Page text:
Tuesday, October 26, 2010

The New Yorker: "The Tree Line, Kansas, 1934" by David Means

There’s a lot about this story that I like. There’s very little action here until the end—mostly we get interior monologue from one of the characters. I like the repetition of “Five days . . .” I like the thoughtfulness of the character Lee, the older of two FBI agents on a stakeout in search of Carson, a notorious robber. During the stakeout, the younger agent, Barnes, displays his youthful inexperience: he thinks they’re wasting their time. But his logic becomes more and more convoluted: “This guy knows we’re looking for patterns, and he’s even considered, I’d venture to say, the idea that we’d expect him not to come back here, and in expecting him to expect us to expect him not to come back, he’d expect that we’d take that expectation into consideration . . .” He ties himself up in knots.

There’s more repetition, too (giving additional weight to Barnes’s talk about patterns): the two men take turns crawling off into the woods to smoke; Lee presents analytical lists, befitting his character; Lee’s narrative alternates between the present action of the stakeout story and sections that begin with “Years later . . .”, the author’s signal that Lee has shifted into retrospection.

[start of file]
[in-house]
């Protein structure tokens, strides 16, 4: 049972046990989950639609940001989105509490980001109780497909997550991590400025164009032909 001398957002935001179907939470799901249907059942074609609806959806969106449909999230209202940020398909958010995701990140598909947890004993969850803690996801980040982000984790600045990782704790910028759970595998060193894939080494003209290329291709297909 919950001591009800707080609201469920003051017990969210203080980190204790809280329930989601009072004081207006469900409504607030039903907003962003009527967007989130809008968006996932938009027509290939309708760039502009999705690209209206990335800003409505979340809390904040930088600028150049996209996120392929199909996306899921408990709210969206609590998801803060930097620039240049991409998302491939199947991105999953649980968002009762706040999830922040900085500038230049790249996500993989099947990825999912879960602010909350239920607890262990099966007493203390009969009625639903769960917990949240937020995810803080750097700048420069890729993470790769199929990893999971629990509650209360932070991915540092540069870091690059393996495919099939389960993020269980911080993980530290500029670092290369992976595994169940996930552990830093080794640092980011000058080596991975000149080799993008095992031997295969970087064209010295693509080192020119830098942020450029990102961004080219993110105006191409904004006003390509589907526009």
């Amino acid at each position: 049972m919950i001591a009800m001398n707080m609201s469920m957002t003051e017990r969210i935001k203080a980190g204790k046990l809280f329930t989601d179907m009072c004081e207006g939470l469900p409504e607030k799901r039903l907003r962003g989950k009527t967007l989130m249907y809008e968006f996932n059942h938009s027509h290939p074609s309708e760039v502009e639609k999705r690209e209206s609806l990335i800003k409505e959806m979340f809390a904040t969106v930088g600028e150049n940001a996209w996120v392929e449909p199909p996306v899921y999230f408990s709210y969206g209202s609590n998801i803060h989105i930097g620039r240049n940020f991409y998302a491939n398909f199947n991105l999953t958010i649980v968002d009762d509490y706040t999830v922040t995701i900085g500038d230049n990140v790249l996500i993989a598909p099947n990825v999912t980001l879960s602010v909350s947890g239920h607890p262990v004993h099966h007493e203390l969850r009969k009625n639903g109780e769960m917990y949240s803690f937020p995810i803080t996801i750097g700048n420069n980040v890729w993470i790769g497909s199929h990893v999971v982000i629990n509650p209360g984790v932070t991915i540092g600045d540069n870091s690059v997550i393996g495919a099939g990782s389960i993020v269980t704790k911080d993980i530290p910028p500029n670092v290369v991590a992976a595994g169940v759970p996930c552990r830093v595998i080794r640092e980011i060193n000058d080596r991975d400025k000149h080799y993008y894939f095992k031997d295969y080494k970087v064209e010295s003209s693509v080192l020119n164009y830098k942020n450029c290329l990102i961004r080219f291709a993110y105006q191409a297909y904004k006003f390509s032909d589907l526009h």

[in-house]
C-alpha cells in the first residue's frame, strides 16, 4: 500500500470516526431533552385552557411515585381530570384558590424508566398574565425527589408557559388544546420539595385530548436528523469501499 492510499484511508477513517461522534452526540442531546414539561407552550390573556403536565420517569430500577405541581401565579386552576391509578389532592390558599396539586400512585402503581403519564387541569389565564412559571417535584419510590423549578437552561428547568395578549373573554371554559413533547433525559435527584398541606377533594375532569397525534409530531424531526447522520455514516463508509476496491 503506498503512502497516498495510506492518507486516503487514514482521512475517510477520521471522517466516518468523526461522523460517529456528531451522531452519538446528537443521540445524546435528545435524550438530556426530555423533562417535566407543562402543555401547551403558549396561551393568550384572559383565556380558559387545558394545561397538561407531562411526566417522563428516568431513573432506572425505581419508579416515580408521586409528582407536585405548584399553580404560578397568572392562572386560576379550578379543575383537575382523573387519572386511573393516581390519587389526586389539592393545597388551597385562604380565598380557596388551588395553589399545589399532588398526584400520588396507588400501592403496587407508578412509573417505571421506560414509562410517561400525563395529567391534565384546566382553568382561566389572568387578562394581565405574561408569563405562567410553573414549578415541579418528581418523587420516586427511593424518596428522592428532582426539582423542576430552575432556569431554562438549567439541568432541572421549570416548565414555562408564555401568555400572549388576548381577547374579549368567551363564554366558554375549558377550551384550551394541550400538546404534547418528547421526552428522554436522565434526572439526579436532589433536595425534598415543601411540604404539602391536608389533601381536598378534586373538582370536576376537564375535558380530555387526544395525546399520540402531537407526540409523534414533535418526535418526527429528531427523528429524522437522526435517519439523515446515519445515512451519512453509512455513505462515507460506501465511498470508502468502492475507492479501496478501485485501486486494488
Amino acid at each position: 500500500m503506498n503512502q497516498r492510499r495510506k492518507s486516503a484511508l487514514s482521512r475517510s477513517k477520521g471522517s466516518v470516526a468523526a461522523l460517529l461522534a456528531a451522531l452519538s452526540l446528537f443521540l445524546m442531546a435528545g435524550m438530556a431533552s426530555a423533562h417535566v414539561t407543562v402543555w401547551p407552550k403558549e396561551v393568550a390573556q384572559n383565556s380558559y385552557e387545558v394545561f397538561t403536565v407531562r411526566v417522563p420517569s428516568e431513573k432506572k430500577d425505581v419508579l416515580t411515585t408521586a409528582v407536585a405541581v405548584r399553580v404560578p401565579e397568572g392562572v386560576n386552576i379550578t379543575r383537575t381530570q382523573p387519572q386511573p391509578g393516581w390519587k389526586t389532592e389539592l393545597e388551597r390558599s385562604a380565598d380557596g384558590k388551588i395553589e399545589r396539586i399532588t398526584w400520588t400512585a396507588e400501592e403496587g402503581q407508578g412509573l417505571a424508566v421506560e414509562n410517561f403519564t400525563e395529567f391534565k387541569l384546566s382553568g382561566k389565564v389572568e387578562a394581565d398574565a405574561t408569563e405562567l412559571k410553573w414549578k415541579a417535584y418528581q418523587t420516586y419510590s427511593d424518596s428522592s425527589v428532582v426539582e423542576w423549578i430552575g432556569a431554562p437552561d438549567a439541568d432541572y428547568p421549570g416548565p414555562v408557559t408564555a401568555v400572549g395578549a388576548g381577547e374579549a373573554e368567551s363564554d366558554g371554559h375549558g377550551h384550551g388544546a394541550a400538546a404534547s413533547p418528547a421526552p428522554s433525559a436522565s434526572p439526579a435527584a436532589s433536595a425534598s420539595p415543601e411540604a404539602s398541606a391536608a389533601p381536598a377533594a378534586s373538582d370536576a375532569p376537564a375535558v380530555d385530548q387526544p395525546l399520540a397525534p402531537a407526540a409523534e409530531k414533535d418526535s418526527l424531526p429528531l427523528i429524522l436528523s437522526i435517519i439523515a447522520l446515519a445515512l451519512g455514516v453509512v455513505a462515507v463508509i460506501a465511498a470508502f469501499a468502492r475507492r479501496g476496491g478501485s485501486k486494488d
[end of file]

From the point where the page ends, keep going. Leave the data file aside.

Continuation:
It is also the signal for what’s coming in the story, and that is the story’s biggest failing for me. It’s predictable. Please, I said to the pages as I kept reading, don’t let that be what happens. Much too easy. Please let the author work harder to surprise us! But, no. No surprises. It’s a shame.

October 25, 2010: “The Tree Line, Kansas, 1934” by David Means

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